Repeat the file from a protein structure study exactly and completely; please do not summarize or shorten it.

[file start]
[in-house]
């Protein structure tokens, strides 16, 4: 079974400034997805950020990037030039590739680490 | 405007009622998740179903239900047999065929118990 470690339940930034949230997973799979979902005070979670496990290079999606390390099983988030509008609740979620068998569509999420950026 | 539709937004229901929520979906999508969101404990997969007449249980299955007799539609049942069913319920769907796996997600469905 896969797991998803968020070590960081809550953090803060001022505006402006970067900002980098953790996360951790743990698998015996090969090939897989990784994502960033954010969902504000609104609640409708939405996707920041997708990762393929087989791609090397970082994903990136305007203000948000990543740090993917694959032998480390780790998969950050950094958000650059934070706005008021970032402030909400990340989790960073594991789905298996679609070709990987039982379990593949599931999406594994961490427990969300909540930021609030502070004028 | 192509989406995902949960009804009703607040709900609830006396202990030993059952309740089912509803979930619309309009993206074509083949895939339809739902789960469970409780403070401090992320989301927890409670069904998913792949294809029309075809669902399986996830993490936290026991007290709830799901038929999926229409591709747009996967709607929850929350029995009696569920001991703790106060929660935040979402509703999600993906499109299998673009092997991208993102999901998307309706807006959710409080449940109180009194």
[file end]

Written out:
[in-house]
């Protein structure tokens, strides 16, 4: 079974400034997805950020990037030039590739680490 | 405007009622998740179903239900047999065929118990 470690339940930034949230997973799979979902005070979670496990290079999606390390099983988030509008609740979620068998569509999420950026 | 539709937004229901929520979906999508969101404990997969007449249980299955007799539609049942069913319920769907796996997600469905 896969797991998803968020070590960081809550953090803060001022505006402006970067900002980098953790996360951790743990698998015996090969090939897989990784994502960033954010969902504000609104609640409708939405996707920041997708990762393929087989791609090397970082994903990136305007203000948000990543740090993917694959032998480390780790998969950050950094958000650059934070706005008021970032402030909400990340989790960073594991789905298996679609070709990987039982379990593949599931999406594994961490427990969300909540930021609030502070004028 | 192509989406995902949960009804009703607040709900609830006396202990030993059952309740089912509803979930619309309009993206074509083949895939339809739902789960469970409780403070401090992320989301927890409670069904998913792949294809029309075809669902399986996830993490936290026991007290709830799901038929999926229409591709747009996967709607929850929350029995009696569920001991703790106060929660935040979402509703999600993906499109299998673009092997991208993102999901998307309706807006959710409080449940109180009194």